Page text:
12 AUGUST 1882, Page 2

On Wednesday the Conservatives wore naturally out of temper. The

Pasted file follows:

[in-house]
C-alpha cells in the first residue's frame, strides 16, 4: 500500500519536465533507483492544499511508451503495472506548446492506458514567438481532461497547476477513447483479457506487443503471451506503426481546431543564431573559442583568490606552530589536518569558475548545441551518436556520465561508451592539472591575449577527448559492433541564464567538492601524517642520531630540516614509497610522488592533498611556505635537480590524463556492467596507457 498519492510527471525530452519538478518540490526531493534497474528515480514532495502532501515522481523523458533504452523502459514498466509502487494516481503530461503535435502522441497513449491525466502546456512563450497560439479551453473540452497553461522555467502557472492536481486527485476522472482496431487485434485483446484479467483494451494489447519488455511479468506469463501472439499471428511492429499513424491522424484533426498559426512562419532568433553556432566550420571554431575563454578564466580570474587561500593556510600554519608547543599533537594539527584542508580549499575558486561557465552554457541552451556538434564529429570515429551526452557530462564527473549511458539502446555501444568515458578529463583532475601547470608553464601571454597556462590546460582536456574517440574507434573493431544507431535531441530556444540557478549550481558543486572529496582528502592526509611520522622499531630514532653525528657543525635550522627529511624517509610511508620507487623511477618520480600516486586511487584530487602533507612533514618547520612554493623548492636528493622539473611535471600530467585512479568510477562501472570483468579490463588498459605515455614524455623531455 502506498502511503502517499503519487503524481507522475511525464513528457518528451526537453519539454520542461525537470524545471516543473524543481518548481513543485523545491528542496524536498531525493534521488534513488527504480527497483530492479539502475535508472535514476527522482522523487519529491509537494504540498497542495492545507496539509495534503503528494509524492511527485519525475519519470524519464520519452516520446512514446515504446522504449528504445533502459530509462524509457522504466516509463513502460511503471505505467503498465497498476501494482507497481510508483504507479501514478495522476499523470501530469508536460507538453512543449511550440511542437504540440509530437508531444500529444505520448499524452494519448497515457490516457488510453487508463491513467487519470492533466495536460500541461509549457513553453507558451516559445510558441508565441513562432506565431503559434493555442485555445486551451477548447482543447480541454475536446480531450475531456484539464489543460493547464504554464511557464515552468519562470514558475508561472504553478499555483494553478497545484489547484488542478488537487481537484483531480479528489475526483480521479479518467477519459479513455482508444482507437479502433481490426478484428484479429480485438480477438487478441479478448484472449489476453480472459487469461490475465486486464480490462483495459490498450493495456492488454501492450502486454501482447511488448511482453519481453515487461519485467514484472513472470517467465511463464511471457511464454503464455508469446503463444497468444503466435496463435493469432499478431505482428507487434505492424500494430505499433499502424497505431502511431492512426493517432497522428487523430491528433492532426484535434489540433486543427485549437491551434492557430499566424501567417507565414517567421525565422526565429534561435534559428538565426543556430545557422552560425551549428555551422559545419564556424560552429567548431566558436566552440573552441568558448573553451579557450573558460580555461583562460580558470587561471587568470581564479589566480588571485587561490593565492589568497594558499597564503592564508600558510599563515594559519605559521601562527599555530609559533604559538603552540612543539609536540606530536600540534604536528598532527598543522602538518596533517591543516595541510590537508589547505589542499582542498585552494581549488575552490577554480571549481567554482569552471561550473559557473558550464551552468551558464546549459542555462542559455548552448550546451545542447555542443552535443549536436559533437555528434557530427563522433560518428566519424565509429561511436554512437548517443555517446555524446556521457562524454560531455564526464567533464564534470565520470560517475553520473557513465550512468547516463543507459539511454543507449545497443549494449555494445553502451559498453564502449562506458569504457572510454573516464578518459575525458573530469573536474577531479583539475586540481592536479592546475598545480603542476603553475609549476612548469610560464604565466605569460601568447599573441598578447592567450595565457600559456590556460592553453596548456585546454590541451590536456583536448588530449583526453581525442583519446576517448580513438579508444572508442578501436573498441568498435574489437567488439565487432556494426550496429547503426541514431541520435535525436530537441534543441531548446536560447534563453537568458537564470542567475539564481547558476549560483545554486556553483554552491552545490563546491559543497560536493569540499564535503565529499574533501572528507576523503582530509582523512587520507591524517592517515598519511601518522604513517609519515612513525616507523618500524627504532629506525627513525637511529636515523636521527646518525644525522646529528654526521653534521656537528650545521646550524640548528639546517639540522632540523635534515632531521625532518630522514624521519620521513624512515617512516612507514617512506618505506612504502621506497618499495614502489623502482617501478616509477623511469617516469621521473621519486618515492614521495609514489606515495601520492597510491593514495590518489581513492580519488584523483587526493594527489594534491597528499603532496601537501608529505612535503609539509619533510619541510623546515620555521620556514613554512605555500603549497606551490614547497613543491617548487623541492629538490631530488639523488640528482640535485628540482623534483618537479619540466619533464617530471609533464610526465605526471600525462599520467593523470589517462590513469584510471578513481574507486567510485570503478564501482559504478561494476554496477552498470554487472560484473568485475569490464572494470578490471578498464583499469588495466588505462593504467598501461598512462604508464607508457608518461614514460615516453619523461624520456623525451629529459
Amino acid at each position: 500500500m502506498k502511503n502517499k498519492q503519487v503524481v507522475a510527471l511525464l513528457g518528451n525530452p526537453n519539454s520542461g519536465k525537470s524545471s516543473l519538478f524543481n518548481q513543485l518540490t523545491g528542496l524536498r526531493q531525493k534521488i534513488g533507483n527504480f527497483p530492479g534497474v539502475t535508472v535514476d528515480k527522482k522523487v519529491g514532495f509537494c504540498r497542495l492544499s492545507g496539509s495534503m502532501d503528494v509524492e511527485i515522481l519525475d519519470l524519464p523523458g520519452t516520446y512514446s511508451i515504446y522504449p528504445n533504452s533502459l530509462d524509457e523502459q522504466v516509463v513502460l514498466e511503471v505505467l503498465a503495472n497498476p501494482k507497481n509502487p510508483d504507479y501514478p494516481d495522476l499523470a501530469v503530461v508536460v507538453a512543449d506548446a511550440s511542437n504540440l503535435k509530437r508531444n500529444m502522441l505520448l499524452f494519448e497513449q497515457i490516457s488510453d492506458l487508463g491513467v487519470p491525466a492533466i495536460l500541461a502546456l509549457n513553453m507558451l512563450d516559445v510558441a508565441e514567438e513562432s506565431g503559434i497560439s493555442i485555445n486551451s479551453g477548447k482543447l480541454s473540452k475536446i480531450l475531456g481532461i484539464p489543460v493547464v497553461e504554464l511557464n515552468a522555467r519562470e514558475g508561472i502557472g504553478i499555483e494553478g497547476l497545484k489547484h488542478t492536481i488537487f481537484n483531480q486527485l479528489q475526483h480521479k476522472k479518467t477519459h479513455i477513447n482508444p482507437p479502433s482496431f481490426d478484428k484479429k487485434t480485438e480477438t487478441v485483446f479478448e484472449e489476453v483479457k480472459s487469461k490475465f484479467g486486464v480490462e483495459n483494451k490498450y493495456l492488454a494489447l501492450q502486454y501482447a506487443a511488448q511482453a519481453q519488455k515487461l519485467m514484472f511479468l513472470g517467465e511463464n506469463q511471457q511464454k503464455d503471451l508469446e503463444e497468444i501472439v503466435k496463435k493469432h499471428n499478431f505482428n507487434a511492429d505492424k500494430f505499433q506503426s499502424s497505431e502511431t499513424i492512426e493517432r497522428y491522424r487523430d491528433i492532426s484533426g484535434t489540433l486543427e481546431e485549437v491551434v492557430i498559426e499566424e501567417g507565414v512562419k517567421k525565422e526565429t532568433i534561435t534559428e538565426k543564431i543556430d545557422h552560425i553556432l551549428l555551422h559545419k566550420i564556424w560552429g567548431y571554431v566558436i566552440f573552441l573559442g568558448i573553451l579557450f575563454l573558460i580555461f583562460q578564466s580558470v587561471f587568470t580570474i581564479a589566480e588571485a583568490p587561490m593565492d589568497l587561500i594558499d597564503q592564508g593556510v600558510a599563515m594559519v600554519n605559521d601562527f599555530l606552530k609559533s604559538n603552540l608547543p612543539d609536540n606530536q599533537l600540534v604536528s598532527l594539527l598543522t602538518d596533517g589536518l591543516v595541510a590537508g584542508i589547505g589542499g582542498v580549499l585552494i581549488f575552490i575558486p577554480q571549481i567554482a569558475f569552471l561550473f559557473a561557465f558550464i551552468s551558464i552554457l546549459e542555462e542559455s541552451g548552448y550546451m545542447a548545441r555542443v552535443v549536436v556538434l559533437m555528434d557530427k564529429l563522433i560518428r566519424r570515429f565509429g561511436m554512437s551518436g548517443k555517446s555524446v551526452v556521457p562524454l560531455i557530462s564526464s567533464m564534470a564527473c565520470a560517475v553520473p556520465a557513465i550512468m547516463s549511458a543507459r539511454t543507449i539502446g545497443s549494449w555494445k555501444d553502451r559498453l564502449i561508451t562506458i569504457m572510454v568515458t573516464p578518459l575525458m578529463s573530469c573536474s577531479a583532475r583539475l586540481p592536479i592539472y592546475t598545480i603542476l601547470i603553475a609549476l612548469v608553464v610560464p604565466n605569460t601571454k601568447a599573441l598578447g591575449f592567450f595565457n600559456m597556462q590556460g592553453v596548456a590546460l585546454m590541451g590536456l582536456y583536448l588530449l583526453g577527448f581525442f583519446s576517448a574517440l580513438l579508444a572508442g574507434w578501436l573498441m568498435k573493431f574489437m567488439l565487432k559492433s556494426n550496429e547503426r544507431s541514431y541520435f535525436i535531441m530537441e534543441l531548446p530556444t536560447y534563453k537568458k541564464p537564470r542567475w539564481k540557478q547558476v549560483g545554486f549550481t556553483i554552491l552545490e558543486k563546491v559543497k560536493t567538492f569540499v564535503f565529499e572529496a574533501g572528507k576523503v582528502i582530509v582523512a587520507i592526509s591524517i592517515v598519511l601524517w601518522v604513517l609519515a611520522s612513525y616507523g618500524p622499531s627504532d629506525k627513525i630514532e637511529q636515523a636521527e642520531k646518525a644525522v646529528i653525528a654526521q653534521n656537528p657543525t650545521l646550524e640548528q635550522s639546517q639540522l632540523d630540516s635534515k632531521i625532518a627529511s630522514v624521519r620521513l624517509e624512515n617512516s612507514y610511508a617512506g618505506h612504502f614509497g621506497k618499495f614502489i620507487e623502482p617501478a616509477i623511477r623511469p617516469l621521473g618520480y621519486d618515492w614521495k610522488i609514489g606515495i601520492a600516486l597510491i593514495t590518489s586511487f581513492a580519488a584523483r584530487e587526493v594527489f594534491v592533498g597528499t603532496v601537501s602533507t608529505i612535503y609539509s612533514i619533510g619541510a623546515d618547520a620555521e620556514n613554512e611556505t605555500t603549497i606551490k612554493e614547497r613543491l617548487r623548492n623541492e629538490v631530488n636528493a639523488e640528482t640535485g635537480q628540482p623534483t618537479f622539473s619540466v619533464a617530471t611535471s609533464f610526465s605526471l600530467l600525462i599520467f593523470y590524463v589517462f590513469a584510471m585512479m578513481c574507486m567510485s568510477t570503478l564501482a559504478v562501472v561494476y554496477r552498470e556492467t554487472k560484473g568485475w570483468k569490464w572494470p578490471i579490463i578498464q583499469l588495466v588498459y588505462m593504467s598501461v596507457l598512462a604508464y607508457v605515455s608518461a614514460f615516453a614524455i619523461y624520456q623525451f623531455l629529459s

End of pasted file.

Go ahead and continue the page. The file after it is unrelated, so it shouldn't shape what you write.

Duke of Northumberland, in opening the Northern Conser- vative Club at Newcastle-on-Tyne, is reported by the Times as having said that the only difference between the House of Lords and the House of Commons was that the former "had not to go to the Constituencies to flatter them, and to toll that what was not true, to misrepresent the actions of opponents, to accuse honourable men of falsehood and fraud, as had been the in- variable practice, he might almost say, in every speech which had been uttered by the Prime Minister when out of office." The Duke of Northumberland has clearly no great sense of the sin of slander. He did not give one instance of Mr. Gladstone accusing his opponents of falsehood and fraud, and we doubt if there has been a public man of any party during the last half- century to whom it would be so difficult to bring home a single charge of this kind, or one in any way approach- ing to it without admitting the most careful production by Mr. Gladstone of the evidence on which any charge of misstatement was founded. If the flattery of constitu- encies involves " the misrepresentation of the action of opponents," the Duke of Northumberland must not only have been singularly successful in attaining the art when lie repre- sented Beoralston and North Northumberland, but must have taken some pains not to lose it by disuse.